With quarterly earnings season coming to an end, investors will be examining the heavy load of key macro data that is expected next week.
Inflation readings from major developed markets are likely to tell a similar story. Inflation continues to remain muted in the US, UK and eurozone, as global growth weakens and monetary easing seems to be losing its effectiveness. At the same time, cost-push pressures remain negligible despite steady wage growth. October’s consumer price index (CPI) in both the US and UK is expected to come in slightly below the central banks’ 2% target rate. Meanwhile, October’s eurozone harmonised index of consumer prices may be even more subdued and below 1%.
Investors will also await quarterly growth readings, with the third-quarter (Q3) gross domestic product (GDP) flash estimate and Q3 GDP preliminary readings out in the eurozone and the UK respectively. Both regions are expected to report relatively tepid growth, however the UK is likely to avoid a technical recession, after contracting in Q2.
A weakening UK corporate sector has driven sluggish growth, amid persistent Brexit uncertainty over the summer, while the eurozone has been mainly hit by reduced trade activity given its export-oriented economy. However, both geographies were kept afloat by their strong reliance on their domestic sectors, which have shrugged off mounting headwinds to the global economy as they profited from steady real wage growth.
Finally, investors will be on the look-out for any signs of distress from the UK labour market following the decline in employment and vacancies in August. Brexit’s negative impact on productivity is starting to spill over into the jobs’ market. We wouldn’t be surprised to see further deterioration in October’s unemployment claims and September’s International Labour Organisation unemployment rate.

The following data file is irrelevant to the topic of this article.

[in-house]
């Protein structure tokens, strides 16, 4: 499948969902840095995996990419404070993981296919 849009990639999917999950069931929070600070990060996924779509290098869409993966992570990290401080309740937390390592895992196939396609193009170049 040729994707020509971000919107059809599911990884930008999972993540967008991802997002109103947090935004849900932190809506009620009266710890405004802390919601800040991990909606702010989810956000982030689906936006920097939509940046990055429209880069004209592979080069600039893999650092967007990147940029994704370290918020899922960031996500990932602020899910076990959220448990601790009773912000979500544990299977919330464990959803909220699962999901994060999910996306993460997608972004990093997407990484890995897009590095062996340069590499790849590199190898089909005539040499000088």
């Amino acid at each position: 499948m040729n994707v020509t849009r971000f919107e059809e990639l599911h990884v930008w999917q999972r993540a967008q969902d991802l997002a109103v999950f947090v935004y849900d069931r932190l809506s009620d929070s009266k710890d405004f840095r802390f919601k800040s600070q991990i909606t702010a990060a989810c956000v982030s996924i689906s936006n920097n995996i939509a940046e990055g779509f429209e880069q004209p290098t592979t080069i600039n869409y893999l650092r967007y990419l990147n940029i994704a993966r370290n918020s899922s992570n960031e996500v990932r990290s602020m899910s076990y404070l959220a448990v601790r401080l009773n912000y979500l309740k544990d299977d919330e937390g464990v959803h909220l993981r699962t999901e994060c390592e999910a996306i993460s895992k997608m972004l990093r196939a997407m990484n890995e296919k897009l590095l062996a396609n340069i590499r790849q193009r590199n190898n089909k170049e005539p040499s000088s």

Chart of the week
Monetary easing here to stay
In August, we noted that the US Federal Reserve’s first cut since 2008’s financial crisis, on 31 July, appeared to have shifted global central bank policy with it. Rates were then cut by the same amount at the central bank’s policy meetings in September and October, meaning 75 basis points of cuts in 2019 thus far. Emerging markets such as Brazil, Turkey, India and Russia have followed suit, lowering interest rates in October.
In developed markets, central banks in Australia and the eurozone trimmed interest rates in October and September respectively. Indeed, the European Central Bank is likely to ease policy further in 2020. Recent speeches from prominent figures at the Bank of England have suggested that, even in the event of a Brexit deal, the next move in rates could be down rather than up.
The chart looks at 29 of the largest central banks globally and, for each month, shows the number of central banks that cut rates and the number that hiked rates. The chart signals a solid move to easing since July as central banks have gradually started to acknowledge increasing headwinds to the macroeconomic backdrop.
In the current environment, yields will likely remain depressed, anchored by easy monetary policy. As such, the “search for yield” is set to persist, especially with higher downside risks to global economic growth. Therefore, strategies aimed at enhancing income generation should remain attractive to investors.